One way to challenge the preeminence of big banks is to build a small one. The story of Avon Mutual

 The crest of the Avon Mutual

The crest of the Avon Mutual

You may recoil from the idea of a “good” bank. But before the financial deregulations of the last 40 years, the local “savings bank” was thriving - that is, as independent local banks working for, controlled by and answerable to their customers. (A member of A/UK recalls the Airdrie Savings Bank operating in his Monklands home, effectively until only a few years ago).

It’s time to revive them, says the CSBA - the Community Savings Bank Association. From their blurb below (the video is helpful too):

This is not a new idea. This is a very old idea. This is a good idea, updated for today’s world and learning from yesterday’s mistakes. We want to create a UK-wide network of customer-owned, regional banks to serve the every day financial needs of ordinary people, local community groups, and small and medium sized companies.

These are Regional Anchor institutions, committed to inclusive growth and recycling local savings to make local loans - creating and storing wealth in each region, held in trust for the benefit of the current members and those that come after them.

While there’s been a lot of talk about the creation of new kinds of banks at a regional level - eg, the Scottish National Investment Bank, the Greater London Mutual - the Avon Mutual seems to be picking up a lot of speed, supported by the Royal Society of Arts (RSA).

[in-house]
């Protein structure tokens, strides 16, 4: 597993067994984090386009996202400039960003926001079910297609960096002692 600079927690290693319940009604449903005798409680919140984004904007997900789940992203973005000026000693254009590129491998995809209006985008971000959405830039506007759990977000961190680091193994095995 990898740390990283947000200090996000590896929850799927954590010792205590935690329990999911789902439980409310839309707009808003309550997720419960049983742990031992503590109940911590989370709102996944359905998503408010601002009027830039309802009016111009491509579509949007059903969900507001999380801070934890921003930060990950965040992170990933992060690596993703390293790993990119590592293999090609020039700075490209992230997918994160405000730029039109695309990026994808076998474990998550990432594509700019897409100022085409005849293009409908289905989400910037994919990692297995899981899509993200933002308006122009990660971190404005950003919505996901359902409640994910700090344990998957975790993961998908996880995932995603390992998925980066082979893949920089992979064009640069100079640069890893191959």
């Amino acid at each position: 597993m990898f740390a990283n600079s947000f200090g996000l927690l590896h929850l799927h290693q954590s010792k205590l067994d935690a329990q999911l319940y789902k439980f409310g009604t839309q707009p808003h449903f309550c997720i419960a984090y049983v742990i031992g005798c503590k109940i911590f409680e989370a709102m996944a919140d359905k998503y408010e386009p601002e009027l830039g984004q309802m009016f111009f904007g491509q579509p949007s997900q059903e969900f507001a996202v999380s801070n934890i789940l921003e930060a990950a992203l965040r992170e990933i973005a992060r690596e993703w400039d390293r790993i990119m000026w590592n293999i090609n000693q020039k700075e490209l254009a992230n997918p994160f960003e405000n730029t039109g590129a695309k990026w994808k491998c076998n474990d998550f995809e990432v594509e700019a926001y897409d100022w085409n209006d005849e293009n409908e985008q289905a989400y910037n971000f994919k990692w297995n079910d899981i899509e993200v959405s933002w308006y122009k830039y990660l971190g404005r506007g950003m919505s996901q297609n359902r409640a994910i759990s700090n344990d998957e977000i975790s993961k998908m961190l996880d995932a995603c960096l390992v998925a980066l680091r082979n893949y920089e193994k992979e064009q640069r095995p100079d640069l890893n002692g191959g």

Jules Peck - whose Real Economy think tank we have profiled here before - is behind the AM. In a blog for the RSA, he outlines their mission:

I’ve been lucky enough to have lived right across the wonderful region of the West, growing up in the rural Cotswolds and Cheltenham, then rural Forest of Dean and super-urban Bristol. Although I’ve also lived in London, Brussels, Seville and Australia I returned to my roots here about ten years ago and so it feels a real privilege to be able to give something back by helping this revolution in banking take place here in my home patch.

Anyone who knows this area knows that it’s on fire with all sorts of community-led initiatives building a new community wealth based economy. It makes the region the perfect place to be launching this new bank.

We’ll be partnering with everyone from local authorities and universities to Transition groups, Bristol and Bath Regional Capital, Bristol Pound, community energy groups, credit unions and a host of others who are important anchor institutions in the region’s community wealth building ecosystem.

For more ideas about locally based “People’s Banking”, see this 2016 report from Common Weal.